Chronic diseases are a leading cause of death and disability in the USA, and the number of Americans affected by chronic illnesses is estimated to hit 50% by 2025. Co-morbid diagnoses are a significant consequence of this, with one in four US adults struggling to manage two or more chronic conditions simultaneously.
As a result of this surge in chronic health problems, an ever-increasing number of Americans take several medications, receive care from different providers, and are in and out of the hospital and health clinics multiple times each year.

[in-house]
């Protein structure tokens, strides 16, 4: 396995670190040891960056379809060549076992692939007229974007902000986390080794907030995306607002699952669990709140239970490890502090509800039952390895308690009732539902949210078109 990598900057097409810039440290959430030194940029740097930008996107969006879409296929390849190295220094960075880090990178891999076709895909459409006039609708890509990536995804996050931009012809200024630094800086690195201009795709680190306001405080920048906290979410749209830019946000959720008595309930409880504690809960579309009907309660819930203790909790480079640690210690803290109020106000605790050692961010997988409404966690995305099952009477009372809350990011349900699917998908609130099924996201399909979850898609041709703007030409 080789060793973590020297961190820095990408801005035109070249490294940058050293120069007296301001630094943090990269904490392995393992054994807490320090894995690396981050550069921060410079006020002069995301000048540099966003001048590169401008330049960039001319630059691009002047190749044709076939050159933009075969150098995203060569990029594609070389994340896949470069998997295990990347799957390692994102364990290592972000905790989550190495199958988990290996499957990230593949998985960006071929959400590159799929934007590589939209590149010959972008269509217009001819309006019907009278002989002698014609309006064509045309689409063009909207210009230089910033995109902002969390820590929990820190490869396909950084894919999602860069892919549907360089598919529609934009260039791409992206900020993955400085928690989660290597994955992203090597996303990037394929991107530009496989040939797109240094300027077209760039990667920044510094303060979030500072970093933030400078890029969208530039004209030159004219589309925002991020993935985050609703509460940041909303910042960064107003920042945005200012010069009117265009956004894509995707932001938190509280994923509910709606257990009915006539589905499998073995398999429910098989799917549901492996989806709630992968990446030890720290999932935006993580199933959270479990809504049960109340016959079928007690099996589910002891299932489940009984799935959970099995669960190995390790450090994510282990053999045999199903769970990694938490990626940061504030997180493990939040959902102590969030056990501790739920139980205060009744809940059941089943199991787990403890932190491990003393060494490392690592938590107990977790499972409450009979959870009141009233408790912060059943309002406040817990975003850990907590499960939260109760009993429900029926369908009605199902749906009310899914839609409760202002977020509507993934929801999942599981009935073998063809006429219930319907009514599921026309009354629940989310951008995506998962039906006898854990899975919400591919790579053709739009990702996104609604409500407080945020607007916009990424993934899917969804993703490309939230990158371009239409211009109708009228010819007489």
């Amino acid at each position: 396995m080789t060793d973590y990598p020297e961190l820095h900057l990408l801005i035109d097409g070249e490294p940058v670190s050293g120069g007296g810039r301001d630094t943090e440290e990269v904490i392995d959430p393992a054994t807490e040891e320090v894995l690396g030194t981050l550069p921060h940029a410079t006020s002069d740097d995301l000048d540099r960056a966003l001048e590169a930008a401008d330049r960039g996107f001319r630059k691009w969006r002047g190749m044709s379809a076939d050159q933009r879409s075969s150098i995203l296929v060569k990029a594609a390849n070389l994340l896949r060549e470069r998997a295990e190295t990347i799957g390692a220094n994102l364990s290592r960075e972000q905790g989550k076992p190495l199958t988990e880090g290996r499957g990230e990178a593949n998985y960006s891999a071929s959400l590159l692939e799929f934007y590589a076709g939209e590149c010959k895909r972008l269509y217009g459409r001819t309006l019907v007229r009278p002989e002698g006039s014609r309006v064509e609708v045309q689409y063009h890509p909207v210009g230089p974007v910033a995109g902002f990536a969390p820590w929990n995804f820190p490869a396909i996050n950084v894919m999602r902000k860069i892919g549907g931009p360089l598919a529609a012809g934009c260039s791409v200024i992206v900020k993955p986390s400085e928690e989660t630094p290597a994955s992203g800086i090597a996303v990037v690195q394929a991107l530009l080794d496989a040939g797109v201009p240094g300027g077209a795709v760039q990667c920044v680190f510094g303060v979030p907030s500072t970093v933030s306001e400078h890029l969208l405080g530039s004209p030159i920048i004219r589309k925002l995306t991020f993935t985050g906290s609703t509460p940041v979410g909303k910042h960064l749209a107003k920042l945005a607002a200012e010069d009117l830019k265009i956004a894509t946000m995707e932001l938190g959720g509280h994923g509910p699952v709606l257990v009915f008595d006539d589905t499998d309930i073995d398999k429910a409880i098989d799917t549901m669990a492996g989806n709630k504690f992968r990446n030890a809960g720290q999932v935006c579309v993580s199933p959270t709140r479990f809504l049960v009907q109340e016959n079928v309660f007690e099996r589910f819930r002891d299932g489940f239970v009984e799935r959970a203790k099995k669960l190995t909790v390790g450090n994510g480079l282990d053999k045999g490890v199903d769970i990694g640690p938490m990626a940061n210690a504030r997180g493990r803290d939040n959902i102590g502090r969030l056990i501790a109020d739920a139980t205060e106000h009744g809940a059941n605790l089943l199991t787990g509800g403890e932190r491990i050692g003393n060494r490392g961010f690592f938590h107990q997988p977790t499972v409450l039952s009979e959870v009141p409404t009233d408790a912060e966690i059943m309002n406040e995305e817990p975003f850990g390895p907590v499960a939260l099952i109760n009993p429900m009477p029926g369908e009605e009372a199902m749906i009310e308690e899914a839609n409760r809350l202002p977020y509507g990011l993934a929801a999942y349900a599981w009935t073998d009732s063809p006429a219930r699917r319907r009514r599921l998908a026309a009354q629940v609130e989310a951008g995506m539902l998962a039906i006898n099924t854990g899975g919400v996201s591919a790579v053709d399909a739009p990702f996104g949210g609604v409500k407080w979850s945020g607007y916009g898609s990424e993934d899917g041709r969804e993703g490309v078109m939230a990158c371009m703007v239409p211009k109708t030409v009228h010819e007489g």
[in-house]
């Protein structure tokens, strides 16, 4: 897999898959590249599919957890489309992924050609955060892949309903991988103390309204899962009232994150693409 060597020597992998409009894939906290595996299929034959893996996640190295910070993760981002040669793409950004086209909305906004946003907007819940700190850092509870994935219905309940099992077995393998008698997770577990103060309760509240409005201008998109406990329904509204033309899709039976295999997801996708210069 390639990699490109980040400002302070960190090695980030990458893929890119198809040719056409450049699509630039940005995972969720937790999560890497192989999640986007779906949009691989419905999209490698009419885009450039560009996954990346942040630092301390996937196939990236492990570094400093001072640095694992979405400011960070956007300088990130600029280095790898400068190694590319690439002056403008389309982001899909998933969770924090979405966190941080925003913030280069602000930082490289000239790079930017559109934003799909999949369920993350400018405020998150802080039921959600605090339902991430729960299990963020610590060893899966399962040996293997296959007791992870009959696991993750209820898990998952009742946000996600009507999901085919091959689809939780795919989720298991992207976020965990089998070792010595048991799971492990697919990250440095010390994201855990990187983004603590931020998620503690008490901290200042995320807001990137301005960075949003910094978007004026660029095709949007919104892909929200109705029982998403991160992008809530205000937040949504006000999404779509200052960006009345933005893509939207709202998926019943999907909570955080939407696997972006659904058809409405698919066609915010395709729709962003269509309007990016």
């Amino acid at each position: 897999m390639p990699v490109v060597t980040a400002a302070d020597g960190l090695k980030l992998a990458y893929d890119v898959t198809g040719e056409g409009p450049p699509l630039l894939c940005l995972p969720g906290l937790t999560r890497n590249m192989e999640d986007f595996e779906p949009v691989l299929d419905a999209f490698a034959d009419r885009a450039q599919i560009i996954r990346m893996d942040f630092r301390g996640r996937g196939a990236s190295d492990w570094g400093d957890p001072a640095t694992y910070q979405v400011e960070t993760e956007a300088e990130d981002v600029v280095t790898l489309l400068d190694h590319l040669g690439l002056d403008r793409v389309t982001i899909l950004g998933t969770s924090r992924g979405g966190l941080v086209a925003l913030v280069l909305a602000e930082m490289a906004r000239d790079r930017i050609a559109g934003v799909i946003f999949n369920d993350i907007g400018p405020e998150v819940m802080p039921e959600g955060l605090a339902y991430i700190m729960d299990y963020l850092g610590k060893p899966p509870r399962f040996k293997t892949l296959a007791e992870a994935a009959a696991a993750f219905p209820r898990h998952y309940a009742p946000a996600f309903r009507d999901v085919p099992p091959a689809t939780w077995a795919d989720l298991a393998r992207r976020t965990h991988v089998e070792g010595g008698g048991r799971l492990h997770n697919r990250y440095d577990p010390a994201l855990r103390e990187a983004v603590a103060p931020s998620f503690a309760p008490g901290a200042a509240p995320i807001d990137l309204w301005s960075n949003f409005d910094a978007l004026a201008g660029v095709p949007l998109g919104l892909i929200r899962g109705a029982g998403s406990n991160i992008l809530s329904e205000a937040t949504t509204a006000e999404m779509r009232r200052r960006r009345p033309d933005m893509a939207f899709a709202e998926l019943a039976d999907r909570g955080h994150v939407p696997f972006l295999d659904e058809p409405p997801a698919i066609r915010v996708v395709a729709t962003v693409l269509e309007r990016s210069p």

Unfortunately, as payers know all too well, the cost of this care is expensive, and as of this year, 86% of health care costs are being consumed by the management of chronic diseases.
To mitigate the skyrocketing costs of healthcare and promote more effective treatments for individuals with chronic diseases, payers and providers collaborate on innovative care models. These include person-centered care, value-based care, and, the subject of this article, coordinated care.